We’ve all been there. You look down at your hands and think, “What’s going on with my fingernails? Is this normal? Should I be worried?”
One common cause for concern is koiloynechia – try saying that ten times fast – also known as “spoon nails.” We’ve broken down everything you need to know about spoon nails: What it is, what causes it, and what to do. If you’ve never heard of spoon nails before, worry not. We’ve got all the info you could ever hope for – and then some!
What Should Healthy Nails Look Like?
We all know that our nails can be useful tools for daily tasks. They also make lovely canvases for the latest nail polish colors.
But what’s in a nail? Most of us don’t pay very close attention to our nails, but we should. Our nails can actually act as very helpful indicators of our health.
What are nails made of?
Our nails are made of layers of laminated keratin, which is a protein. They grow from the base of the nail underneath your cuticle.
What should healthy nails look like?
Healthy nails should be smooth, without pits or grooves. They should also be uniform in color and free of spots or discoloration.
If your fingers have small vertical ridges or white spots, that’s nothing to be concerned about.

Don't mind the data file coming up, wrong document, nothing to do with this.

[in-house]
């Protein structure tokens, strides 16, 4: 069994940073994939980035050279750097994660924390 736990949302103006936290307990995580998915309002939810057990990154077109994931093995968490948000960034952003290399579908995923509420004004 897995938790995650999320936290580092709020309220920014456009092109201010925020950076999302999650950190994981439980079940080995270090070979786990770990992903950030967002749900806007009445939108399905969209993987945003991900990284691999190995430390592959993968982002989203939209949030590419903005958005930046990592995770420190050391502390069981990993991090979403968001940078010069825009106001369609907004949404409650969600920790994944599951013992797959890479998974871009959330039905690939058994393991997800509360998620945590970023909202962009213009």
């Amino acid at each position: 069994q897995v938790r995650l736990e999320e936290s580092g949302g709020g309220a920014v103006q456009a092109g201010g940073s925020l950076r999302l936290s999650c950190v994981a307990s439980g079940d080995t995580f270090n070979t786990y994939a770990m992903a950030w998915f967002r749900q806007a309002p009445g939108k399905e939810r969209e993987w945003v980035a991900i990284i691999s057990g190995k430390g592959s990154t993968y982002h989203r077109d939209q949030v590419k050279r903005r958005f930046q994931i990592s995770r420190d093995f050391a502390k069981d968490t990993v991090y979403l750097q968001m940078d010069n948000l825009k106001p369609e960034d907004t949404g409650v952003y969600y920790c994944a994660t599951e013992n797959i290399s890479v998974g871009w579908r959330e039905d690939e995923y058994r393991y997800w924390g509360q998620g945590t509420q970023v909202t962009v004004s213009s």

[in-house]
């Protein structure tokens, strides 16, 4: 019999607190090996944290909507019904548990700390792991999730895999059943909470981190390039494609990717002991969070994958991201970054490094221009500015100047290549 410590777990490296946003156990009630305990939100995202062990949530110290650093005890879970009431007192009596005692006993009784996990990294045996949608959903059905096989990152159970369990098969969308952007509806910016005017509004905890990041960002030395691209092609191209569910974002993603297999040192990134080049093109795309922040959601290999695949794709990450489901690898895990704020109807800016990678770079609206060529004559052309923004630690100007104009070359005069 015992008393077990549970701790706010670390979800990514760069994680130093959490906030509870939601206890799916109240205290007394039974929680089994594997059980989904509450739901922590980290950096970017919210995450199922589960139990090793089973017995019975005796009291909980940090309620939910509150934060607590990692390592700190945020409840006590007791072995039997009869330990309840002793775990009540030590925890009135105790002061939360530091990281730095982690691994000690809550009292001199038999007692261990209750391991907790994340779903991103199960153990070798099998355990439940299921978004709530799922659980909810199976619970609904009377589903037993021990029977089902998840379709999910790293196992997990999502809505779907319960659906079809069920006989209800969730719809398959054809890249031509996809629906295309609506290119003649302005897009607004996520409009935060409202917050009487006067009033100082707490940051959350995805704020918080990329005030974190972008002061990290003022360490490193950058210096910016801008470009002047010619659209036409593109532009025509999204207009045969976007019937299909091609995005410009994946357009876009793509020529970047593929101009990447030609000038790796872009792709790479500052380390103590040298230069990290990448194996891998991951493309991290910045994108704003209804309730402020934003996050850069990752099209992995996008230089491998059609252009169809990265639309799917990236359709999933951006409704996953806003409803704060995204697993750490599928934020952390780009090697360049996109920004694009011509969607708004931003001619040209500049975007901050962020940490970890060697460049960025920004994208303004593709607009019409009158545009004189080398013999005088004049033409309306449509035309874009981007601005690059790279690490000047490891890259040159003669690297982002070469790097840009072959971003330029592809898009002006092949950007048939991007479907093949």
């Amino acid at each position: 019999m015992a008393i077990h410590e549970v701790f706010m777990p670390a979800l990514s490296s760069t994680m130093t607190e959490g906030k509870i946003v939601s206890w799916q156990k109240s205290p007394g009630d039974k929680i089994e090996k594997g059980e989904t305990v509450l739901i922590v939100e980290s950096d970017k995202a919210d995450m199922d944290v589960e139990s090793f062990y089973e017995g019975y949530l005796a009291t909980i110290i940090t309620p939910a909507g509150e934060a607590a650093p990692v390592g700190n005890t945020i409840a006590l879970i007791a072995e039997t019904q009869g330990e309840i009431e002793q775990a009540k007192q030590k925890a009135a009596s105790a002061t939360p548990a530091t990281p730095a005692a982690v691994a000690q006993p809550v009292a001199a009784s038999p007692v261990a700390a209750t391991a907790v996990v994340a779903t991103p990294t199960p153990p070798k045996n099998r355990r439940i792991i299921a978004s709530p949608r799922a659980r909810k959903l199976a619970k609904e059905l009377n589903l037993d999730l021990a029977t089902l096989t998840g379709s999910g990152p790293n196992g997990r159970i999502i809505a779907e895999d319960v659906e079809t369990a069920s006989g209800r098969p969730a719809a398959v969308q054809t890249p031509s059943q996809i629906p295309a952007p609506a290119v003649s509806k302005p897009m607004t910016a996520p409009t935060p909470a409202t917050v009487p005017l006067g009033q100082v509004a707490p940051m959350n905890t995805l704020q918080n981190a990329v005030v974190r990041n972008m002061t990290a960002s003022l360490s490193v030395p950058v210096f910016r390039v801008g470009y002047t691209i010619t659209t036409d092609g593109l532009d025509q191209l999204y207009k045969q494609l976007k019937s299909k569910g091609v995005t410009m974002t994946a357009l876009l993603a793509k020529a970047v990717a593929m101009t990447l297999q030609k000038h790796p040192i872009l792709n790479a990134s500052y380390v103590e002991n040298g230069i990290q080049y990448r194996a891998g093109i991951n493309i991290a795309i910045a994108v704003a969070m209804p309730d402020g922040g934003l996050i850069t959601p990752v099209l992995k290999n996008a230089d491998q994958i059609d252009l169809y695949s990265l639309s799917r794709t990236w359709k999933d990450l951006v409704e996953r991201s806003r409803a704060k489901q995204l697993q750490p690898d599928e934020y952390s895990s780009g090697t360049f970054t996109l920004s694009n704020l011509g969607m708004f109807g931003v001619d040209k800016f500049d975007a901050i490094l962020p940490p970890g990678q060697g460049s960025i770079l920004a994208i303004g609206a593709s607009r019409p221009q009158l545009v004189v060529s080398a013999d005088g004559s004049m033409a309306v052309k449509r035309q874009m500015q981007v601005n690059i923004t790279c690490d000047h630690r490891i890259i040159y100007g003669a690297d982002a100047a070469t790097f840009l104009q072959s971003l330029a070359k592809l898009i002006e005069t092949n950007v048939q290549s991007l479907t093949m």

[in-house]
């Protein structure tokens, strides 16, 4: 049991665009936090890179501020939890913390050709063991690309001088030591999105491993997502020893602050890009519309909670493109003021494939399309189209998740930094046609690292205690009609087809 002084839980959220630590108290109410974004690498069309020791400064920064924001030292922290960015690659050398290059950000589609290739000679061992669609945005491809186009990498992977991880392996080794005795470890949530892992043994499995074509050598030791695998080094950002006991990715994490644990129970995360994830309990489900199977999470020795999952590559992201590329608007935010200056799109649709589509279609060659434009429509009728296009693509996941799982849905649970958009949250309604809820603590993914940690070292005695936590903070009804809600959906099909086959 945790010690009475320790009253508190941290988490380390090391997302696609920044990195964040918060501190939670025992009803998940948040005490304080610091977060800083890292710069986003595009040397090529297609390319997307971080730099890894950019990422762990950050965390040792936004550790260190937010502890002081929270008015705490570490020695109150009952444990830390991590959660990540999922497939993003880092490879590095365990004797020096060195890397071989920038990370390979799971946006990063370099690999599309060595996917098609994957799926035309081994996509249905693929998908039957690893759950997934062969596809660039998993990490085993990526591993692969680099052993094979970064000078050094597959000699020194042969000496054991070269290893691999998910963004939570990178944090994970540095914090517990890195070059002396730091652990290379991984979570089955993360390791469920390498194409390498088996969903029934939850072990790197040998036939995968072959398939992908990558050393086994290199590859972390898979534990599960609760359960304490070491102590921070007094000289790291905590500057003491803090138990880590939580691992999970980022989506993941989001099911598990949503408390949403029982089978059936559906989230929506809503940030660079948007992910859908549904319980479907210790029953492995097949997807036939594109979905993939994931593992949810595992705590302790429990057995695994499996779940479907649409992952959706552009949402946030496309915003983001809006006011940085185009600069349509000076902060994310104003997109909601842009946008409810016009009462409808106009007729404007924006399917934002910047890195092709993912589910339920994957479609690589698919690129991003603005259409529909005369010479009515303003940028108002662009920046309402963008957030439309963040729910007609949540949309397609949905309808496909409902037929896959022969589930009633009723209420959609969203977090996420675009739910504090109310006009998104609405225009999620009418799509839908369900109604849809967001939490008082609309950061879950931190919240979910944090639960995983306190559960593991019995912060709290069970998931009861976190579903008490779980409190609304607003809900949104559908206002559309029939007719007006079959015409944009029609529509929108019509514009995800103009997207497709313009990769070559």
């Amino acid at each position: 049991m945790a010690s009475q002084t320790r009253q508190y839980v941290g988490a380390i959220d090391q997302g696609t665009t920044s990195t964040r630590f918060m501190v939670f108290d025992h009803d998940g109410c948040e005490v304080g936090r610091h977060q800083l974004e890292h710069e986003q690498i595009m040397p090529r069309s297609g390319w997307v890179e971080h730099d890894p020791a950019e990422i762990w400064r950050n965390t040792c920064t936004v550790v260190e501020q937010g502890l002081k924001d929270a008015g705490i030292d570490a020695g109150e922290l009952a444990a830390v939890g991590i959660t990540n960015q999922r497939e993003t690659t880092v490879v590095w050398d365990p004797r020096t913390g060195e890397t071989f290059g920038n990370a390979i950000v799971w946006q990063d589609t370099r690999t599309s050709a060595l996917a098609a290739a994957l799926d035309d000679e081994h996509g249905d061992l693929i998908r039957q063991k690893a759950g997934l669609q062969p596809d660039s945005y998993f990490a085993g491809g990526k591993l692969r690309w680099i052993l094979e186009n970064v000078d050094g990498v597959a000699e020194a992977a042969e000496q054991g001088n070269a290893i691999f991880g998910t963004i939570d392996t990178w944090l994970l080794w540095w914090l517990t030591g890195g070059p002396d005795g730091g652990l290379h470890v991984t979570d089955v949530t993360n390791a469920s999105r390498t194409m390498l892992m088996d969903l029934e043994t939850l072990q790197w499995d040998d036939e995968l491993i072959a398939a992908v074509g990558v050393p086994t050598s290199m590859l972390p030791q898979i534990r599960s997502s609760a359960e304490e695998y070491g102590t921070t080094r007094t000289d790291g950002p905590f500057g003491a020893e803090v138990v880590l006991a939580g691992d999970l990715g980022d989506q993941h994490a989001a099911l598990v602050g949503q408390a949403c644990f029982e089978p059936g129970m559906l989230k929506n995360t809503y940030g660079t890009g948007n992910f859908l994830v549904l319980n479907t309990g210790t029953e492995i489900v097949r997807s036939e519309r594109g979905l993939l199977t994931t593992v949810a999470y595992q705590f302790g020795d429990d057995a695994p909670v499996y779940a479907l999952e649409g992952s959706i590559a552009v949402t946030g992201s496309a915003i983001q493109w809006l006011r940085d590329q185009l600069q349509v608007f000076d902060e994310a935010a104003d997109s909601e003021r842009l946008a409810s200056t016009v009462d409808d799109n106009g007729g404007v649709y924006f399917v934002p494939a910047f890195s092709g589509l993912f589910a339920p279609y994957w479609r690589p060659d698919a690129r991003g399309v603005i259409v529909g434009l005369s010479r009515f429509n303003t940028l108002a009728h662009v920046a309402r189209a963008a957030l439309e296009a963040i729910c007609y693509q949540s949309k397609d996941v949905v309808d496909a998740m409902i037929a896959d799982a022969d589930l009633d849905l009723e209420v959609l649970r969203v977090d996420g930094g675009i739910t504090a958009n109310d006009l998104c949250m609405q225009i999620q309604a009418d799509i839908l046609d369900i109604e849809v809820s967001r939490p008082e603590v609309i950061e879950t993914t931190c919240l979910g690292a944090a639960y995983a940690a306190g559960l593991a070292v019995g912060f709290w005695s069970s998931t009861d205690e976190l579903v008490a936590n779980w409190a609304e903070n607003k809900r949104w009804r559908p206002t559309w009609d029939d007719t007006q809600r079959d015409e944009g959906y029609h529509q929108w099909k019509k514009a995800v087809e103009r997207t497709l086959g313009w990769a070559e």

Vertical ridges are something that can just naturally occur, and they seem to become more prominent with age. White spots are a sign of injury – did you bang your finger and not notice? Don’t worry, they will grow out with age.
Anything outside minor imperfections may be a sign of a more serious underlying condition.
Koilonychia, or Spoon Nails
Koilonychia, which is commonly known by the (infinitely more pronounceable) term “spoon nails” is a condition that is characterized by soft nails that look scooped out, almost like they are curved in the opposite direction. The depression in the middle of the nail is usually large enough “to hold a drop of liquid.”
What Causes Spoon Nails?
Spoon nails are often a sign of iron deficiency anemia or a liver condition known as hemochromatosis. Hemochromatosis is a disorder where your body absorbs too much iron from your food.
Spoon nails are much more than a cosmetic issue. The long and the short of it is this: Spoon nails are usually an imbalance in your iron levels.
How to Treat Spoon Nails
As with other nail issues, if you think that you have spoon nails, the best bet is to see a doctor. Treating spoon nails with over the counter medications will be largely ineffectual. Plus, you would be treating the symptoms rather than the cause. In order to get rid of them permanently, you want to be sure that you’re treating the root cause, usually iron deficiency.* However, they may be an indication of a larger health problem.
There you have it! If your nails are noticeably scooped in and they can hold a droplet of water you may have koiloynechica. If none of these symptoms line up with your nails, you may have found yourself down another internet wormhole. Grab yourself some cuticle butter and call it a day.
*Always consult your doctor when starting a new vitamin regime.